How to Access registerBlockType()

The creation of a block in WordPress (as of writing) is done via JavaScript (not PHP) using a function called registerBlockType().

This function lives inside of the wp.blocks library, which contains helpful functions for block creation, as well as the core WordPress blocks themselves.

WordPress makes this function accessible as a global variable in the window object as wp.blocks.registerBlockType().

Here is a shortcut you can add at the top of your JS file to “import” this function into your code:

NOTE: At the time of writing, wp.blocks is NOT available as a package you can actually import into your code as you would other packages.  It is only available via the global window object.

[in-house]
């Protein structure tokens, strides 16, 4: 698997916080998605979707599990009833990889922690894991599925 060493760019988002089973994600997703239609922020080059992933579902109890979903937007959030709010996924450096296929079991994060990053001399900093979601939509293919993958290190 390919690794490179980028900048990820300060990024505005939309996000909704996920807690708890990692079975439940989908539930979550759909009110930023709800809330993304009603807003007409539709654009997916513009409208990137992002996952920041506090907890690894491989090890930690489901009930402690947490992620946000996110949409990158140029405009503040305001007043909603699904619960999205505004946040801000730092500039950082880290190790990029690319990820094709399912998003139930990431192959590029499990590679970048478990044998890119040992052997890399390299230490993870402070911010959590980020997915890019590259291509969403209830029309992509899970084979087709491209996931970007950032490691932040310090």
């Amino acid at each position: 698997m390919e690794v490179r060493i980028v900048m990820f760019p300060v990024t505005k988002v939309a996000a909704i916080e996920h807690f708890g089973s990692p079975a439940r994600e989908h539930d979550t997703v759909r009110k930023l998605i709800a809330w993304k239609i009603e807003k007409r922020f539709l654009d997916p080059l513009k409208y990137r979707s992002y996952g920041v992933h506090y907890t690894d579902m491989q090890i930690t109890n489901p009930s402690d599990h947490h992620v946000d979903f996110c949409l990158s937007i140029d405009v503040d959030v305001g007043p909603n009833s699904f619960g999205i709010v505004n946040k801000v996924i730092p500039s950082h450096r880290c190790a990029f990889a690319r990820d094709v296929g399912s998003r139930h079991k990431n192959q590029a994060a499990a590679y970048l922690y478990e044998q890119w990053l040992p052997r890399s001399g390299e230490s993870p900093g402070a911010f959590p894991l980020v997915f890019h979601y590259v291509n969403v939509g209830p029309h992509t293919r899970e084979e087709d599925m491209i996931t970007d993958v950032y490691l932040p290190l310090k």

registerBlockType Name and Settings Parameters

The registerBlockType() function takes two parameters: name and settings.

  • name [string] –  “Block names must contain a namespace prefix, include only lowercase alphanumeric characters or dashes, and start with a letter. Example: my-plugin/my-custom-block” Source
  • settings [Object] – The settings parameter is an object with several predefined properties that must be assigned for your block to work.  We will look at these in more depth.

Here is what this would look like without all of the settings configured.

registerBlockType Settings

The registerBlockType() settings object has seven properties that include both meta information about the block as well as methods controlling the UI and functionality for the block in the editor and on the frontend.

  • title [string] – The title setting gives your block a searchable, human readable name. It should be escaped using wp.i18n.__().